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Investment Options

Understanding Your Choices

Saving for retirement is a simple (and smart) idea. But with so many investment options available, where do you start? First, learn the basics. Then, talk to an advisor about which options could fit into your retirement plan.

client reviewing, learning and understanding the many investment options to choose from at BOK Financial.
  • 10%

    Over nearly the last century, the stock market's average annual return is about 10 percent, before inflation. 1

  • 44%

    Forty-four percent of Americans between the ages of 60 and 70 have a mortgage when they retire. 2

  • 47.9 million

    47.9 million U.S. households own at least one type of IRA as of 2019. 3

401(k) Plans

A traditional 401(k) is a retirement savings plan sponsored by an employer. It lets workers put a portion of their paycheck, before taxes are taken out, into certain investments as offered by the plan. Taxes aren’t paid until the money is withdrawn from the account.

The Pros

  • Easy savings: 401(k) contributions come out of your check before you see it. So you won't really miss them.
  • More savings: You can invest 100% of each dollar since that money is taken before taxes. If you tried to invest that same dollar after taxes, you wouldn’t have the full dollar to invest — just what’s leftover after the IRS takes its cut.
  • Free money: Many employers will match a portion of your contributions. That’s money for your retirement that you didn’t have to save.
  • Tax-free growth: Uncle Sam can’t touch your 401(k) until you let him. The money you put in, and the money you earn there, is tax-free until you start making withdrawals.
  • Lower income taxes: Pre-tax contributions to your 401(k) lower your total taxable income for the year, which lowers your income taxes.
  • Emergency withdrawals: You may be able to borrow from your 401(k) in the event of an emergency or financial crisis. Note that interest may be charged on any loans taken.

The Cons

  • Plan fees: Somebody has to manage and administer your 401(k), and they don’t work for free. As a plan participant, you pay a fee to help cover those costs.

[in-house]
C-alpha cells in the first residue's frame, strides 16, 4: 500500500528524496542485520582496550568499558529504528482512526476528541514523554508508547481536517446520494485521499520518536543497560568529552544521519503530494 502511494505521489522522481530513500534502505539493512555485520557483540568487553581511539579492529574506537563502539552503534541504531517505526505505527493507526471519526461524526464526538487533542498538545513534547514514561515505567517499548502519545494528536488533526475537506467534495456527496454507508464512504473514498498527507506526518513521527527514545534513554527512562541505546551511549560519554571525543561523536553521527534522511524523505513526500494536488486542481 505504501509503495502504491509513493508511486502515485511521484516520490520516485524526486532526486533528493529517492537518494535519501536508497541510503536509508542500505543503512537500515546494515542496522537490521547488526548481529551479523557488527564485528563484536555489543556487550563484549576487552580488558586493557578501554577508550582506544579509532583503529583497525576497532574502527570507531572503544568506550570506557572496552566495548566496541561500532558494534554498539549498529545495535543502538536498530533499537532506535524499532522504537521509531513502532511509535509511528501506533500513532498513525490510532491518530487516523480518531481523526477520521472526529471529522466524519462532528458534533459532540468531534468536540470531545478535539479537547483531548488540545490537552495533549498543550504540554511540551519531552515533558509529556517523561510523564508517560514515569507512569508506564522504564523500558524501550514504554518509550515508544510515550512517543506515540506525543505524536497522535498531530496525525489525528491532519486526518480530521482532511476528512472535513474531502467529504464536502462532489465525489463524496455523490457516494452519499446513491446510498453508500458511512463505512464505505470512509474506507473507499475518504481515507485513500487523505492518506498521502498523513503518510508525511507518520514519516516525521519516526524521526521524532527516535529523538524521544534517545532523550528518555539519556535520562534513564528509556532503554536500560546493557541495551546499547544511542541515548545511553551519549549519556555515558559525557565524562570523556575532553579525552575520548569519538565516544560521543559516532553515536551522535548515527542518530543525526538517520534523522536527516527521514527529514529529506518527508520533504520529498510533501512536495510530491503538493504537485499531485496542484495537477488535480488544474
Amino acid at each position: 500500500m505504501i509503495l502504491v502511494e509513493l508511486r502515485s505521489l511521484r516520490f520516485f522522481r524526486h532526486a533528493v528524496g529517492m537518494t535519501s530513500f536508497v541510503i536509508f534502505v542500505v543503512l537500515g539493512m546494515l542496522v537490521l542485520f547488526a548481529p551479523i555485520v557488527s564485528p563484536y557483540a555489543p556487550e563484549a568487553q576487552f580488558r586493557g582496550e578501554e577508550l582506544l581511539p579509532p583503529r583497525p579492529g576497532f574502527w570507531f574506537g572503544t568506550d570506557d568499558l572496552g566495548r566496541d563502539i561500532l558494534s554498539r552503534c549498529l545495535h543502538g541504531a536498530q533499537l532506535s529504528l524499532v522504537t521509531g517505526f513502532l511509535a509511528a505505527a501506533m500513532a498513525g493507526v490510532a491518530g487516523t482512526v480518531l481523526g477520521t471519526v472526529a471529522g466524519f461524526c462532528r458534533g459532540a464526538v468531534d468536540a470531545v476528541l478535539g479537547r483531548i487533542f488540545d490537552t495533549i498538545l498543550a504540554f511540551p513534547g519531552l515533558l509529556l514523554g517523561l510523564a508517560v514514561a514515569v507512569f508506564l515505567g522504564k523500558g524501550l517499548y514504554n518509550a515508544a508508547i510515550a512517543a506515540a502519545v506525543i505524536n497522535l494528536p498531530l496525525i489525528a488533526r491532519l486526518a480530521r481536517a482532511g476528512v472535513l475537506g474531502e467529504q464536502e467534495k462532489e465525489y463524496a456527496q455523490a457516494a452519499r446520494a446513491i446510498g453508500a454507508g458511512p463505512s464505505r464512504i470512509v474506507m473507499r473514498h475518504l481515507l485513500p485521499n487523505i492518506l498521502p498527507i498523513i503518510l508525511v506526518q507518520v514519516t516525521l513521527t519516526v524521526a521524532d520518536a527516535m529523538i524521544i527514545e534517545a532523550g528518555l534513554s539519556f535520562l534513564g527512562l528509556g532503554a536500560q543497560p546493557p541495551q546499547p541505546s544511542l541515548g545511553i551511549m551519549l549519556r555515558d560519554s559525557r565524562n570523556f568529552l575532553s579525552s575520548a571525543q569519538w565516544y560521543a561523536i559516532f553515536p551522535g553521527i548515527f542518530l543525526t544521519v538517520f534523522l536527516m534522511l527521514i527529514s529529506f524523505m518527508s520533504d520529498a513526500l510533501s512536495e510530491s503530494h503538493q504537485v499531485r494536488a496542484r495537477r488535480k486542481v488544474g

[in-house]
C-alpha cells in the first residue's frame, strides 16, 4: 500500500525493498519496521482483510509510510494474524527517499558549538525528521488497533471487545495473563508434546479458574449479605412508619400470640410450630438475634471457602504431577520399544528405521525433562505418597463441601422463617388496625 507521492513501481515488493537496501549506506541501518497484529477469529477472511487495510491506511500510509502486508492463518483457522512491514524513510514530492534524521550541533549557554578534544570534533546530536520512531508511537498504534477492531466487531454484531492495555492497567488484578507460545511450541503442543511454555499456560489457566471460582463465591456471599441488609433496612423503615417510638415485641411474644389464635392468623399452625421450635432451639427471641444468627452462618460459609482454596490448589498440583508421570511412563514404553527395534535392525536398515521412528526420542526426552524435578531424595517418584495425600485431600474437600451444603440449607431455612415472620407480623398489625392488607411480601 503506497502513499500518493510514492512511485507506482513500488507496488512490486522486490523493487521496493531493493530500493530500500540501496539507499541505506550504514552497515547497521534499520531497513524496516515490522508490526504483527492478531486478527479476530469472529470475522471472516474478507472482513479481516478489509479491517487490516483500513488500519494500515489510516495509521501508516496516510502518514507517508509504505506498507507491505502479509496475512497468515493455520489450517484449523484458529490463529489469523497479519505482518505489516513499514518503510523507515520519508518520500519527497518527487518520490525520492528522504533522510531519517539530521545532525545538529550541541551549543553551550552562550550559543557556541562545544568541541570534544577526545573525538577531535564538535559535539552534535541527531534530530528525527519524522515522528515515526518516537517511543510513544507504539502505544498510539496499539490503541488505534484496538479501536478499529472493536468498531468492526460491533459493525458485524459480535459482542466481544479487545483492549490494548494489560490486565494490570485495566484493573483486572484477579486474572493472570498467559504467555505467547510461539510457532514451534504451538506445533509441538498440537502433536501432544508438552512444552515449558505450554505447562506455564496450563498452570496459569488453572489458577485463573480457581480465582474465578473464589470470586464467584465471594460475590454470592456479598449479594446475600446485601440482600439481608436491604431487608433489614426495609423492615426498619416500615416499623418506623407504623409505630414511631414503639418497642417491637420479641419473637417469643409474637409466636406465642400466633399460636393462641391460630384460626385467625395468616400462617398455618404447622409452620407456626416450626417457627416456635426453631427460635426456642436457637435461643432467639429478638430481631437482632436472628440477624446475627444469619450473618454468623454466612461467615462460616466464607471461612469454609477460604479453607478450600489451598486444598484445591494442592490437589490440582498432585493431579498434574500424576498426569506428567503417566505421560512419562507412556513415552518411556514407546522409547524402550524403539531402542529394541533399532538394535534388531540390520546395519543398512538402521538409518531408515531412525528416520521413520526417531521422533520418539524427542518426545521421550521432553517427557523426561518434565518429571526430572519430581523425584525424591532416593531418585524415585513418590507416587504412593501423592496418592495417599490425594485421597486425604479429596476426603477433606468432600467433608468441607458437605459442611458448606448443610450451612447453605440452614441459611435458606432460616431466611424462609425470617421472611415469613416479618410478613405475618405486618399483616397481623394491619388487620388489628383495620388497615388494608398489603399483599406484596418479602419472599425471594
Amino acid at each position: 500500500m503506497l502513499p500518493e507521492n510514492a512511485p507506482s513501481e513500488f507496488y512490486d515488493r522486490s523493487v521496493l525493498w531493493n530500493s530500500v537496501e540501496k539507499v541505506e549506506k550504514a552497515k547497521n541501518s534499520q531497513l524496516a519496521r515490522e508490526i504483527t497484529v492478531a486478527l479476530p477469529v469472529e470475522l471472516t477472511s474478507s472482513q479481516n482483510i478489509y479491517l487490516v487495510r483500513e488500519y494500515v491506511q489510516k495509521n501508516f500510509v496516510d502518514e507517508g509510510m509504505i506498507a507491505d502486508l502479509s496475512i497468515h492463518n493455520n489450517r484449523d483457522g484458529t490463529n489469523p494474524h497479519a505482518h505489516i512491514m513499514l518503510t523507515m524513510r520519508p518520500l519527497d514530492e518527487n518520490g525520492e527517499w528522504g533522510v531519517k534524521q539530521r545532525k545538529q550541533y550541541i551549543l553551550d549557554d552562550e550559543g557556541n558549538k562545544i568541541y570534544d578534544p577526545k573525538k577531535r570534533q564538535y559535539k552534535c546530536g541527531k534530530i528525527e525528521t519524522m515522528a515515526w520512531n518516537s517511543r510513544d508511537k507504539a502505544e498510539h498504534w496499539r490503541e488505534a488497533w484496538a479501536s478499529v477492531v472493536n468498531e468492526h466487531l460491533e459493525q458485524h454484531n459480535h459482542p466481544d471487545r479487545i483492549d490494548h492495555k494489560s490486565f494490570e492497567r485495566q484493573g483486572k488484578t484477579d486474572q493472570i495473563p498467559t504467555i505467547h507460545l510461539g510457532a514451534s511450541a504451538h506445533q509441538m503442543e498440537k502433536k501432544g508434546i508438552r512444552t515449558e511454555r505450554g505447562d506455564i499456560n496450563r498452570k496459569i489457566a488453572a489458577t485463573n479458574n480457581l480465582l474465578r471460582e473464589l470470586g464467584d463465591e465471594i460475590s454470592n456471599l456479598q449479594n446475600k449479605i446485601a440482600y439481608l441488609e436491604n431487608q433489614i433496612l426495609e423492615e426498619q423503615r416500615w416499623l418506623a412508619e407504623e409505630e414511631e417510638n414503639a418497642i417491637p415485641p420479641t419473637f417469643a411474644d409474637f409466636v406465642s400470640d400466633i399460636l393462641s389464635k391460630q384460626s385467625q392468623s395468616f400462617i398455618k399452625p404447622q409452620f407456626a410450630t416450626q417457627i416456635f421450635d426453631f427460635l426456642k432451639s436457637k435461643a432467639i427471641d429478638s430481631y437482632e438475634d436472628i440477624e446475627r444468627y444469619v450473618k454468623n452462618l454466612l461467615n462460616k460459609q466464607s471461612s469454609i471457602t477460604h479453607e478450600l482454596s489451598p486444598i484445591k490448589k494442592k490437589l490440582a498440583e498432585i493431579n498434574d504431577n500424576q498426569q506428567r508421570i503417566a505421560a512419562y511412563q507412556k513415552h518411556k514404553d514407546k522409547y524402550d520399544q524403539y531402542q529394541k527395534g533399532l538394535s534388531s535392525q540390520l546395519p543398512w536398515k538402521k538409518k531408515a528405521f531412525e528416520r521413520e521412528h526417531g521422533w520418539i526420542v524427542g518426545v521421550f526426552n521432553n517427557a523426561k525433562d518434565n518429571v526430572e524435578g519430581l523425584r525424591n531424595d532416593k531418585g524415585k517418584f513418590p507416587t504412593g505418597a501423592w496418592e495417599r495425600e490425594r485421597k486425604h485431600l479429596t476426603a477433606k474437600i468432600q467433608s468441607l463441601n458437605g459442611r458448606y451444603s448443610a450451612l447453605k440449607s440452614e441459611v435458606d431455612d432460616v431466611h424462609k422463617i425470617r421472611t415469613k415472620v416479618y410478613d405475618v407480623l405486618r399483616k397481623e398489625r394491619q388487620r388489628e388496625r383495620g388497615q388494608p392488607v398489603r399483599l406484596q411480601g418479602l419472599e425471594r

• Limited investment options: When putting your money into your employer’s 401(k) plan, you can only invest in the options that are a part of that particular plan.
  • Possible waiting periods: When starting with a new employer, you may have to up to a year before they’ll allow you to participate in their 401(k) plan.

What's a Roth 401(k)?

A Roth 401(k) is like a traditional 401(k) that just gets the taxes out of the way, right away. Contributions from your paycheck are made after taxes, not before. That means you won’t be taxed when you start taking distributions. If you're in a low income bracket now (perhaps just starting out) but think you'll be in a higher tax bracket at retirement, a Roth 401(k) could make a lot of sense.

Did you leave a 401(k) at an old job? Learn about your options.

Traditional IRA

A traditional IRA (Individual Retirement Account) is a tax-deferred retirement savings account. You pay taxes on your money only when you make withdrawals in retirement. That means all of your dividends, interest payments and capital gains can compound each year without being decreased by taxes, which may help your IRA to grow faster than a taxable account. This can be an attractive option for people who expect their tax bracket in retirement to be lower than their current tax bracket.

The Pros

  • You're in control: You decide where to open your IRA and you choose the investment options within your IRA. The options you have available to you will depend on where you open your account, but you can easily choose and change the asset allocation within your IRA.
  • More options: Generally, IRA investors get more investment options than 401(k) investors.
  • No income limits: Anyone with earned income (no matter how much or how little) may contribute to a traditional IRA.
  • Not employer dependent: Since IRAs are not employer-sponsored, it doesn’t matter where you work. IRAs are a popular choice for full-time and part-time workers with no 401(k) option at work.

The Cons

  • Lower contribution maximum: The maximum you can contribute to a traditional IRA in 2021 is $6,000 ($7,000 if you’re age 50 or older).
  • Lower contribution rate: IRAs have a low contribution rate, which may not be enough for those beginning an IRA retirement plan later in life.
  • Contributions aren't always deductible: If you have access to a workplace retirement account such as a 401(k), contributions to an IRA may not be deductible. The rules are complicated and depend on your workplace, your income, and your spouse’s workplace and income. An advisor can walk you through the specifics.

What's in an IRA?

An IRA is not an investment in itself. It’s an investment account. It can be made up of a variety of investment vehicles including stocks, bonds, mutual funds, and CDs.

Roth IRA

A Roth IRA is a tax-advantaged individual retirement account. Your contributions are made after tax, which means there’s no initial tax benefit. But that money and your investment earnings grow tax-free, meaning there’s no income tax on Roth IRA withdrawals in retirement. This is can be an attractive option for people who expect their retirement tax bracket to be equal to or higher than their current tax bracket.

The Pros

  • More options: Like a traditional IRA, Roth IRAs tend to offer more investment options than 401(k) investors.
  • Tax-free compounding: Qualified withdrawals from a Roth IRA are 100% tax-free, no matter how much your account has grown. This basically lets you “lock-in” your current tax rate (which is great if you expect your income to rise in the future).
  • No maximum age to contribute: You can contribute to a Roth IRA at any age.